Creatine – to take or not to take?
The name creatine comes from the word kreas, the Greek word for “meat”. Creatine is a substance – a guanidinium compound, to be exact. It is not an actual amino acid, although the amino acids arginine, glycine and methionine are required to form creatine. Creatine is synthesized in the liver, pancreas and kidneys. In other words, the body is able to produce it on its own.
Creatine is found almost exclusively in animal foods such as raw fish and raw meat. Supplementation is suitable for athletes who do high power workouts or train hard, as well as for those who eat little or no meat.
Effect and benefits of creatine
Creatine is essential for the normal development of the body and the optimal functioning of organs (muscles, brain, nerves, vision, hearing and reproduction). One of the most important tasks of creatine is to supply muscles with energy. This is why creatine is one of the most popular dietary supplements for bodybuilders, track and field athletes, fighters and strength athletes as well as ambitious hobby athletes. Creatine is also responsible for muscle contraction, important nerve and brain functions, the increase in short-term performance and maximum strength of the muscles as well as for the reduction of cell damage.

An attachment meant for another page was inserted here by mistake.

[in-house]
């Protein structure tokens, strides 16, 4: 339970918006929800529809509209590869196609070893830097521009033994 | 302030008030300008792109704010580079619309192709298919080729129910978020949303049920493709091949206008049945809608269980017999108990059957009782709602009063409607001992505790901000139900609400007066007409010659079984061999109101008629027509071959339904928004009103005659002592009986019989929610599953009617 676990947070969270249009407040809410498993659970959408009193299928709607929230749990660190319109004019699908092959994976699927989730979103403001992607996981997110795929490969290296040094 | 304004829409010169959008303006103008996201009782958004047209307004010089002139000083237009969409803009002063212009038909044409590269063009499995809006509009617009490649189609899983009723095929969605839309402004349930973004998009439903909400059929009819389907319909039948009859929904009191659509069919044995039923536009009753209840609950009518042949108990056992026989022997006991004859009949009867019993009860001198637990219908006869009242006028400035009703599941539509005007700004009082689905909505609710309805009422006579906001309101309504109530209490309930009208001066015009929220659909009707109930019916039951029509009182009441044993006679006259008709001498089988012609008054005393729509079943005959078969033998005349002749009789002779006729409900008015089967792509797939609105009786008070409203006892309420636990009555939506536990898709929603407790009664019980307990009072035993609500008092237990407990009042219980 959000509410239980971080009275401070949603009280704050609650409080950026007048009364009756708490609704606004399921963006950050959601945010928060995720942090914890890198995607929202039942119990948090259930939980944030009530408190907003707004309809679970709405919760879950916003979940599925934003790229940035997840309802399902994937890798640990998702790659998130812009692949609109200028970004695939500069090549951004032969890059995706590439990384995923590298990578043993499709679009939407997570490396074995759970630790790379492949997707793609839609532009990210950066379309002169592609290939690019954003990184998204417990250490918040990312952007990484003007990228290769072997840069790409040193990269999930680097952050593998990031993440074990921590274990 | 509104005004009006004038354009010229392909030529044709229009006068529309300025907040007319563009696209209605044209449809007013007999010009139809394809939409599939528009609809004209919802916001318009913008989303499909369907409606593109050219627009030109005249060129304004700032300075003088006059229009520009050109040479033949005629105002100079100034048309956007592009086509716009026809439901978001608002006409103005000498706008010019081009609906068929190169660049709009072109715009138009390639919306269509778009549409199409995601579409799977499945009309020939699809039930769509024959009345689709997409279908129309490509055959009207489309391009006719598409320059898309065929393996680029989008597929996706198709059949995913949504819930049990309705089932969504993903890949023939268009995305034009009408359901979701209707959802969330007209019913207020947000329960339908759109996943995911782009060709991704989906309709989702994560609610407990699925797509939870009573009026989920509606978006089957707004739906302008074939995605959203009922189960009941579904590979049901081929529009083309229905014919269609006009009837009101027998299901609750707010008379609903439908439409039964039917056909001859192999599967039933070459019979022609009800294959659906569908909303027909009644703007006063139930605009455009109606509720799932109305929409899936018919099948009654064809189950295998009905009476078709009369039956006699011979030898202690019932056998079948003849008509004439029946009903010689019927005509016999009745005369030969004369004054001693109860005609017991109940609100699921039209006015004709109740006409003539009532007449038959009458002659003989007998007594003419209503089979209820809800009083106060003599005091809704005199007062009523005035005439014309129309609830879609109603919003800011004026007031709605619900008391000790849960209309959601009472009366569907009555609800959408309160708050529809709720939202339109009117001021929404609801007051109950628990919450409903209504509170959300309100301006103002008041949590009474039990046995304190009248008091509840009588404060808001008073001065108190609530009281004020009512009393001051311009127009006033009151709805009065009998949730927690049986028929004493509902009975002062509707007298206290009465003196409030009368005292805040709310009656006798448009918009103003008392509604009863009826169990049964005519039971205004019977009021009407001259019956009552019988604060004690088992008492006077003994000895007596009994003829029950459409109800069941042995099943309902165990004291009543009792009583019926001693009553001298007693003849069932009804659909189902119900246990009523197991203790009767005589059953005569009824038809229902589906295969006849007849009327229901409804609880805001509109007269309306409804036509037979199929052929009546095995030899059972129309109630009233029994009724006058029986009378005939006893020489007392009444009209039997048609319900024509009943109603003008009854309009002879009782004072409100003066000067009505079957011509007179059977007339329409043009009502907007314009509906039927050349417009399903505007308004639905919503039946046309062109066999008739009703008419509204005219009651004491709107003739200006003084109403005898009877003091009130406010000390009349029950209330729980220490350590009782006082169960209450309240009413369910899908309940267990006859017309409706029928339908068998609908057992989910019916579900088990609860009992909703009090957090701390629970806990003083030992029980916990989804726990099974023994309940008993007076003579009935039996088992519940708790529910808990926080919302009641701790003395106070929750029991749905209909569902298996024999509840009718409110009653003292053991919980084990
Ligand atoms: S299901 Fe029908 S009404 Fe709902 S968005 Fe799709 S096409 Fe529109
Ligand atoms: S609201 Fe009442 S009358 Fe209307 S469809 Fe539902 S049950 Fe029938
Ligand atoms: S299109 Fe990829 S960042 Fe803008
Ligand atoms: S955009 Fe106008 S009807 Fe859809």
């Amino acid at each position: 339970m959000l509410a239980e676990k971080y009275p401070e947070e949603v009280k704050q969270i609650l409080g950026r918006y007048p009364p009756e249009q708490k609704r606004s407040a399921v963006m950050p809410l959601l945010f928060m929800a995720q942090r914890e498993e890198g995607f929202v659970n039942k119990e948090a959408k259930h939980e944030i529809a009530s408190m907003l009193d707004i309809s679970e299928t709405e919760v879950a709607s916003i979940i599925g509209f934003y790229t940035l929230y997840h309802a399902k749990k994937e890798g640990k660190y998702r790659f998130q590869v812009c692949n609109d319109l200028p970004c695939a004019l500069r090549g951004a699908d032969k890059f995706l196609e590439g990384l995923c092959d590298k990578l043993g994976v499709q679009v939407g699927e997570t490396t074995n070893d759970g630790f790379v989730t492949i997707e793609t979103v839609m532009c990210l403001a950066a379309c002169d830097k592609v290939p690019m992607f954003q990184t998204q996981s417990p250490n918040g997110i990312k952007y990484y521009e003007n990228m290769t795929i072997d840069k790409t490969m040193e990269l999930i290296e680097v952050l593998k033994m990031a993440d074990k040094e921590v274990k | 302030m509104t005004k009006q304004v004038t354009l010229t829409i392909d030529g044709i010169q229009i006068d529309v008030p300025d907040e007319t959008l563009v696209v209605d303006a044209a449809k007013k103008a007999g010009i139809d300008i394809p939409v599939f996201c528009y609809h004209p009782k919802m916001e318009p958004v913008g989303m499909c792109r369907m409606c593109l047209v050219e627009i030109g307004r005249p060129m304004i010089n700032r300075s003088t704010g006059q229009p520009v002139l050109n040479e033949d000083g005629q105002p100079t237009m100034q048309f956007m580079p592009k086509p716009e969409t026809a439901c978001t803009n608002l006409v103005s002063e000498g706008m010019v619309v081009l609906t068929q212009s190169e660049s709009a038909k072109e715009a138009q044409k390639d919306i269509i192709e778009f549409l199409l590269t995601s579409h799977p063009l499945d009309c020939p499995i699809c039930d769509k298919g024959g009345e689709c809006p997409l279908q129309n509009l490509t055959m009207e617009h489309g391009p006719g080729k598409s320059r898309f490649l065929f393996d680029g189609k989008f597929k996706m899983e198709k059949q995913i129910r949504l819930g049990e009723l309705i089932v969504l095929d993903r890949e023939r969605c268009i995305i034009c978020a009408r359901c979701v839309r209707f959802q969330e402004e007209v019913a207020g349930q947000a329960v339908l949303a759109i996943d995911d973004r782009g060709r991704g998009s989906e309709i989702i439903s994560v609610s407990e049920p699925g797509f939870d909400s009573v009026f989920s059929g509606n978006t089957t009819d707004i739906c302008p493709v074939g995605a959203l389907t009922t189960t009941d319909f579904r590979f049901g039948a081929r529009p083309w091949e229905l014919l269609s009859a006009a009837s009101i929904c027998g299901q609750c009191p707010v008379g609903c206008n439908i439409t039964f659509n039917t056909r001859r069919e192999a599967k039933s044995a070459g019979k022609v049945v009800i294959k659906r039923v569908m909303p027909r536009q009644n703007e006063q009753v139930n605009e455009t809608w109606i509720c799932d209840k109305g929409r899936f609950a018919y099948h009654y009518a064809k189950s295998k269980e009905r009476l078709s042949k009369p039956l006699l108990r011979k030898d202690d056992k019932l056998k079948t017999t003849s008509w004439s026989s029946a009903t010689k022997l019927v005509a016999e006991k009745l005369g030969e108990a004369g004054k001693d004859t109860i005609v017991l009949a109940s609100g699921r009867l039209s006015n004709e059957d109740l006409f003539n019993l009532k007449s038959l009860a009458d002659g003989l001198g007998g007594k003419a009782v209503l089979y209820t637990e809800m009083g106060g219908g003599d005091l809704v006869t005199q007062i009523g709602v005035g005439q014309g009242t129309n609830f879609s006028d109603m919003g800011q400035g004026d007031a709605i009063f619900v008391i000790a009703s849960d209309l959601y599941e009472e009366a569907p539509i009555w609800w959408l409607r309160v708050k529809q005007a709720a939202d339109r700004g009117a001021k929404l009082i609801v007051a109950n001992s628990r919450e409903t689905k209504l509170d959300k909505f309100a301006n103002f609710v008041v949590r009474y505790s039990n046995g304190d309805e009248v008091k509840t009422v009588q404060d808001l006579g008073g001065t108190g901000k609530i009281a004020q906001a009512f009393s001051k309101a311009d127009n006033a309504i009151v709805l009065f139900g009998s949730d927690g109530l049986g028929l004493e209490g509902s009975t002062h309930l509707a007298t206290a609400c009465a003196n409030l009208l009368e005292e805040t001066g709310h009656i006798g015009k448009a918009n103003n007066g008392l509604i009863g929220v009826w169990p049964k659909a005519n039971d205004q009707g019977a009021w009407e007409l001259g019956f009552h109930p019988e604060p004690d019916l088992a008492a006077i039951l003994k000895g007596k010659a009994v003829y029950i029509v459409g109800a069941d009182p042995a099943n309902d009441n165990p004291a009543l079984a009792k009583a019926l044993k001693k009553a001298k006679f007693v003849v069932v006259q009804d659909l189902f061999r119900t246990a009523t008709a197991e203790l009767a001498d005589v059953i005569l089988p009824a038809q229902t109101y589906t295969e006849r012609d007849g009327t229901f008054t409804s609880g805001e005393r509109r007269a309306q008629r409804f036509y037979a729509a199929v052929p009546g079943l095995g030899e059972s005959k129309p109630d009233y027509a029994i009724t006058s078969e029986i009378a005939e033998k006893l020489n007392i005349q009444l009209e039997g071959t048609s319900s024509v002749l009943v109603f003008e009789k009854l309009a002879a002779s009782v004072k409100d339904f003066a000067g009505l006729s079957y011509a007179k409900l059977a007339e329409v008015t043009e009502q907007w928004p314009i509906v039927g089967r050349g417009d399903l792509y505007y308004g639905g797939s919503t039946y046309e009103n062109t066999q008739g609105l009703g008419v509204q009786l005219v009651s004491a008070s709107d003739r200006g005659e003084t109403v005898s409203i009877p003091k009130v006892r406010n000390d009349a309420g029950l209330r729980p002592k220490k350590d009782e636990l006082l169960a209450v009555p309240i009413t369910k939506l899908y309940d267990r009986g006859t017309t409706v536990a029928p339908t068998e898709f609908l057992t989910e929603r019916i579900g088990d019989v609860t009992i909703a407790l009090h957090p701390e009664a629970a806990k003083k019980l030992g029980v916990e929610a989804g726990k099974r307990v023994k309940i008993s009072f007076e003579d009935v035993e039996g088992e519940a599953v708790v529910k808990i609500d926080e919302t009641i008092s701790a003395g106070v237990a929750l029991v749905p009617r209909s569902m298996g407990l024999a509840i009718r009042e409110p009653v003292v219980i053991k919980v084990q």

The body produces about 1 to 2 grams of creatine every day. This process primarily occurs in the liver, but also in the pancreas and kidney. An average adult needs about 3 to 4 grams of creatine per day. Therefore, your body needs another 1 to 2 grams from food or supplements.
Creatine is absorbed through the intestine – whether it is natural creatine from food or synthetic creatine from dietary supplements – and thus reaches the consuming organs, tissues and muscles via the bloodstream.